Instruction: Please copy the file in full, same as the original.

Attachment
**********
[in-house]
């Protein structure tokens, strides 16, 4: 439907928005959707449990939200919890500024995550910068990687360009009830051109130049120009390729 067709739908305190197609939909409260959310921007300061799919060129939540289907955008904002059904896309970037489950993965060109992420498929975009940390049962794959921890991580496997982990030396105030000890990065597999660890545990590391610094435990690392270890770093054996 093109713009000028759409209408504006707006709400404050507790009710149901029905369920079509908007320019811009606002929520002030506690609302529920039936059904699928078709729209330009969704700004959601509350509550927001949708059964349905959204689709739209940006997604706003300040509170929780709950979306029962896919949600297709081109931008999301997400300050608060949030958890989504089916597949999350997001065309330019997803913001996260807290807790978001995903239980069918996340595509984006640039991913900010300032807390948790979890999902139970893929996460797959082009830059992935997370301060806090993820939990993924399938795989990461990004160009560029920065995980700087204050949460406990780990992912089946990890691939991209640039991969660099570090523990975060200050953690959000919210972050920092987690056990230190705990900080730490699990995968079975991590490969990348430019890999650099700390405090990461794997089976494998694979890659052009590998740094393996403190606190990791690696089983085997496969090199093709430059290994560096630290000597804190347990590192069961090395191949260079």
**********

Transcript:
[in-house]
């Protein structure tokens, strides 16, 4: 439907928005959707449990939200919890500024995550910068990687360009009830051109130049120009390729 067709739908305190197609939909409260959310921007300061799919060129939540289907955008904002059904896309970037489950993965060109992420498929975009940390049962794959921890991580496997982990030396105030000890990065597999660890545990590391610094435990690392270890770093054996 093109713009000028759409209408504006707006709400404050507790009710149901029905369920079509908007320019811009606002929520002030506690609302529920039936059904699928078709729209330009969704700004959601509350509550927001949708059964349905959204689709739209940006997604706003300040509170929780709950979306029962896919949600297709081109931008999301997400300050608060949030958890989504089916597949999350997001065309330019997803913001996260807290807790978001995903239980069918996340595509984006640039991913900010300032807390948790979890999902139970893929996460797959082009830059992935997370301060806090993820939990993924399938795989990461990004160009560029920065995980700087204050949460406990780990992912089946990890691939991209640039991969660099570090523990975060200050953690959000919210972050920092987690056990230190705990900080730490699990995968079975991590490969990348430019890999650099700390405090990461794997089976494998694979890659052009590998740094393996403190606190990791690696089983085997496969090199093709430059290994560096630290000597804190347990590192069961090395191949260079």